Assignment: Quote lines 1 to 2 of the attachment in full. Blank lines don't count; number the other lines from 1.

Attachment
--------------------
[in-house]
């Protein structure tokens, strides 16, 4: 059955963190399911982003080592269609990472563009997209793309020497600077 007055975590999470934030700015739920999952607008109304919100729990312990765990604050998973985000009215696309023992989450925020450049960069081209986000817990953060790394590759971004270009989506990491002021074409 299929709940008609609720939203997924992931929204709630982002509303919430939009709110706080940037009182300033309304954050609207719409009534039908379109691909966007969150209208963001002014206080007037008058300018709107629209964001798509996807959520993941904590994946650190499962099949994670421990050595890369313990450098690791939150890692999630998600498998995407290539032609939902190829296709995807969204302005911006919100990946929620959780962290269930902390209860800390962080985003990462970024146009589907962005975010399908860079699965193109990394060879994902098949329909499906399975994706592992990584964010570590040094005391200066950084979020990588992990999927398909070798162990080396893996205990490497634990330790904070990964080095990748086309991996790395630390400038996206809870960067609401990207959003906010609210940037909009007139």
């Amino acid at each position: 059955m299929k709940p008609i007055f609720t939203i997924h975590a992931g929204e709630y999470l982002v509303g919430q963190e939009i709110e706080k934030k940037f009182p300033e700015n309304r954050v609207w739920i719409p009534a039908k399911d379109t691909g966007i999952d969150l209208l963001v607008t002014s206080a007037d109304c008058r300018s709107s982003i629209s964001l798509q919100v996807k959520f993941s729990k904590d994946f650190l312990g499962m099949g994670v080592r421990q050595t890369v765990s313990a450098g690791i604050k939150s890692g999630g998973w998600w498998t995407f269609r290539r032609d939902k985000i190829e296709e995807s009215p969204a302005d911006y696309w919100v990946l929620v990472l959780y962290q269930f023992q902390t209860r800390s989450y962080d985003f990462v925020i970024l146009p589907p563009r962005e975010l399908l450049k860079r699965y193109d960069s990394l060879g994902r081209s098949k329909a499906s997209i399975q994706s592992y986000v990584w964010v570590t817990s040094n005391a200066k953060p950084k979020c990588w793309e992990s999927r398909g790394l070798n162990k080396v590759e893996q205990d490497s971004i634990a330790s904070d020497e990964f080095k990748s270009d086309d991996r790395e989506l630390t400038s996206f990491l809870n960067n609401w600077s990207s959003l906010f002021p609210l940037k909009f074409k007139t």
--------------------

[in-house]
């Protein structure tokens, strides 16, 4: 059955963190399911982003080592269609990472563009997209793309020497600077 007055975590999470934030700015739920999952607008109304919100729990312990765990604050998973985000009215696309023992989450925020450049960069081209986000817990953060790394590759971004270009989506990491002021074409 299929709940008609609720939203997924992931929204709630982002509303919430939009709110706080940037009182300033309304954050609207719409009534039908379109691909966007969150209208963001002014206080007037008058300018709107629209964001798509996807959520993941904590994946650190499962099949994670421990050595890369313990450098690791939150890692999630998600498998995407290539032609939902190829296709995807969204302005911006919100990946929620959780962290269930902390209860800390962080985003990462970024146009589907962005975010399908860079699965193109990394060879994902098949329909499906399975994706592992990584964010570590040094005391200066950084979020990588992990999927398909070798162990080396893996205990490497634990330790904070990964080095990748086309991996790395630390400038996206809870960067609401990207959003906010609210940037909009007139």